Also, is it the case that your Zotero's feature development is heavily influenced by discussions with institutional leaders who are trying to choose between Endnote, Mendeley, or other reference managers that (I am guessing) include pdf readers, and you see a primary goal of Zotero as winning over these people to increase Zotero's userbase and thus impact? I'm not criticizing that possible goal, just trying to understand things.
  • I don't know if Zotero does additional surveys/user research, but I suspect dstillman and colleagues see the same thing as me, i.e. thousands of comments on the forum, which they all read, as well as a saved search for Zotero on Twitter which has dozens of daily hits.

    I think the combination of both does give you a very broad and quite representative picture of users' problems and demands and the PDF reader did/does, in fact, come up all the time.
  • @adamsmith , thanks for participating! I would be interested to hear your response to my essay.

    @dstillman , on rereading your comment multiple times, I am now more confused than before about how Zotero sets its development goals. In previous discussions on the forum over the years, I got the clear sense that the team tried to make decisions about functionality *not* based on user demand, but based on what made logical sense for a reference manager to do, just considering it as a tool in itself and what was technically possible. This was provided as a reason to not create something like a "votebox" to gather data about user wants. Granted, that was years ago, so opinions may have changed. But your comment makes reference to e.g. making iOS users "very happy" and meeting demands of Zotero users who complained about lack of a PDF reader. You also talk about what prevents people from using Zotero. Without surveys of non-Zotero users, I have no idea how anyone could have any idea about what might be preventing people from using Zotero (I assume they don't create forum accounts to post about their not using Zotero). Perhaps I misunderstood.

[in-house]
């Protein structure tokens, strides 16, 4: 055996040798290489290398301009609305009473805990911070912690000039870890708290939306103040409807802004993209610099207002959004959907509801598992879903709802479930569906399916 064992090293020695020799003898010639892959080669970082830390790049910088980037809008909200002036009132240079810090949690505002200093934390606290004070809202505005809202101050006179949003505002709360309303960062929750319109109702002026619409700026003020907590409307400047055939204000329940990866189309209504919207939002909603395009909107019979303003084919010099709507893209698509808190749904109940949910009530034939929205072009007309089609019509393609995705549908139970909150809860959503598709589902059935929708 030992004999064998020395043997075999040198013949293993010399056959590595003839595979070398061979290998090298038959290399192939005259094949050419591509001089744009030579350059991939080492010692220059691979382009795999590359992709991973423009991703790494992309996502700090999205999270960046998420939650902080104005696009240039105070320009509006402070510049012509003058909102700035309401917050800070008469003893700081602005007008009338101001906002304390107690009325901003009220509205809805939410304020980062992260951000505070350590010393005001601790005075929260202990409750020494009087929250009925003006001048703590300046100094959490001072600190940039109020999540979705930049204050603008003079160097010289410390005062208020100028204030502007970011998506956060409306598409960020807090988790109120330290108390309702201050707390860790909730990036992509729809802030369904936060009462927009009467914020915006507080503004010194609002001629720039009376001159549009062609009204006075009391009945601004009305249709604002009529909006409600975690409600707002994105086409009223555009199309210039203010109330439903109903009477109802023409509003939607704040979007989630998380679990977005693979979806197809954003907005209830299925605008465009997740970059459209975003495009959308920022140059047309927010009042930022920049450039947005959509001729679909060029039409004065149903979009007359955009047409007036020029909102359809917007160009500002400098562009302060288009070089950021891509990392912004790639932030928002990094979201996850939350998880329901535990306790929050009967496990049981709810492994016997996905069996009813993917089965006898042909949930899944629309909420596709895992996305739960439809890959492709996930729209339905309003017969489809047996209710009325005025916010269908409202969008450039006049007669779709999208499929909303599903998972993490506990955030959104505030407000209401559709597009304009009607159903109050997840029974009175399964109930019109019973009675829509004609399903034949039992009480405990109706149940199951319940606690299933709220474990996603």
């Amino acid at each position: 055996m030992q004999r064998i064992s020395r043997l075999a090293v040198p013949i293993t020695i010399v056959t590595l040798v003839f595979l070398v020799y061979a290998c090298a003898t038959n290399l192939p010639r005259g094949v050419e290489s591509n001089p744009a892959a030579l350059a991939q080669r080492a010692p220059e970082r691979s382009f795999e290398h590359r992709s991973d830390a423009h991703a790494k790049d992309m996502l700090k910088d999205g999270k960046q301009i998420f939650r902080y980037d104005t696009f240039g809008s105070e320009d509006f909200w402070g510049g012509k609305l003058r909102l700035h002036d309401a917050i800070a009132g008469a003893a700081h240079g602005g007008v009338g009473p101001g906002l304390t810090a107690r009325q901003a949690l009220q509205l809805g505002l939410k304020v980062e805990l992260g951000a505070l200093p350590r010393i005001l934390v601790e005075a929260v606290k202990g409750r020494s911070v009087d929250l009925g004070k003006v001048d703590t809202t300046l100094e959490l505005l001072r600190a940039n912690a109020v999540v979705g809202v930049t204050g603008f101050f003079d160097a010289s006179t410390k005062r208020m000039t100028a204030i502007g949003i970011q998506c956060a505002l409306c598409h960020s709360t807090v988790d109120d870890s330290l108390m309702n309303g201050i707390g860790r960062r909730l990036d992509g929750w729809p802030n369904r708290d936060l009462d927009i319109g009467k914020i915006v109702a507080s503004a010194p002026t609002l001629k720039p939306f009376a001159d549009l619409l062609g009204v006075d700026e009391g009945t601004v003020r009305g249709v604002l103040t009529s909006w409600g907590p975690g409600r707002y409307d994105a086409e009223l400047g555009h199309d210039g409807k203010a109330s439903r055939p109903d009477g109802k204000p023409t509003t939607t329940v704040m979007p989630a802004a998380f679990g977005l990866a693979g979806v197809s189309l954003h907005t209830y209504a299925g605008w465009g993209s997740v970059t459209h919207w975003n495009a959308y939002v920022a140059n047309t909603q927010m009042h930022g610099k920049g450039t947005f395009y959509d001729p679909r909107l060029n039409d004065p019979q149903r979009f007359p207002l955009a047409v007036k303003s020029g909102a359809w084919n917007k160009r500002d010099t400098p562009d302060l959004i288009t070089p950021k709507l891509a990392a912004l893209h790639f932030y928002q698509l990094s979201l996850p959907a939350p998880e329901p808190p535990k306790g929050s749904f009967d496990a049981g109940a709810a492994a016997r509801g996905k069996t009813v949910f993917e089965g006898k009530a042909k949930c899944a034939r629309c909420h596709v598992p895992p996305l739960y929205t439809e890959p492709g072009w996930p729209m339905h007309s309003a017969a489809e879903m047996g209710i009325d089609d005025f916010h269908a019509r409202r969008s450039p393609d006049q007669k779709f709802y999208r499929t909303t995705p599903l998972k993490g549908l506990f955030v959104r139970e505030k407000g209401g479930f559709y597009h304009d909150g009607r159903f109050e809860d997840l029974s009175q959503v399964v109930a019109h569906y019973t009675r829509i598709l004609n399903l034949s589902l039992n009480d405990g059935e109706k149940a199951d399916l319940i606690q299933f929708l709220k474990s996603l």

I also see a new factor implied when you talk about "Zotero's future", but I'm not sure what it is. What does it mean for a feature to be important for Zotero's future? Why would a new pdf reader be important for Zotero's future, but batch editing wouldn't?
  • I don't have that much to add here. I think some of Zotero's governance/development is more secretive than I'd do it (e.g., I think a public roadmap makes sense), I obviously don't think they always get all their priorities right (but I'm also not part of all the relevant technical discussions, so can't judge, e.g., where there are actual trade-offs and where there's parallel development), but in terms of the PDF reader in particular, I think that's a no-brainer and you're just wrong that it's not core functionality -- it's possible that's philosophical differences in part (although I generally err on the side of modular design and interoperability), but I also don't think you fully understand either the limitations of the current status quo (which are significant) or the possibilities opened up by the new reader (ditto).
  • I would like to say that I am with Zotero on the PDF reader integration. I am a fairly proficient 18-month Zotero user at this point, but have been struggling to find a PDF application with exactly the right level of sophistication to allow annotation, without it being an overall complex client. The PDF integration has allowed me to stop my Adobe subscription which I am very happy about.

    However I do agree with you, that there is a risk of Zotero trying to be too much in the future. I do think that maybe an expansion of the plugin framework to give native in-text functionality to something like Scrivener, if that is possible, would do the job it needs to - and possibly maintaining an exportable format for the PDF citations.
  • edited October 5, 2021
    Adding another voice from a not-so-new customer (4 years):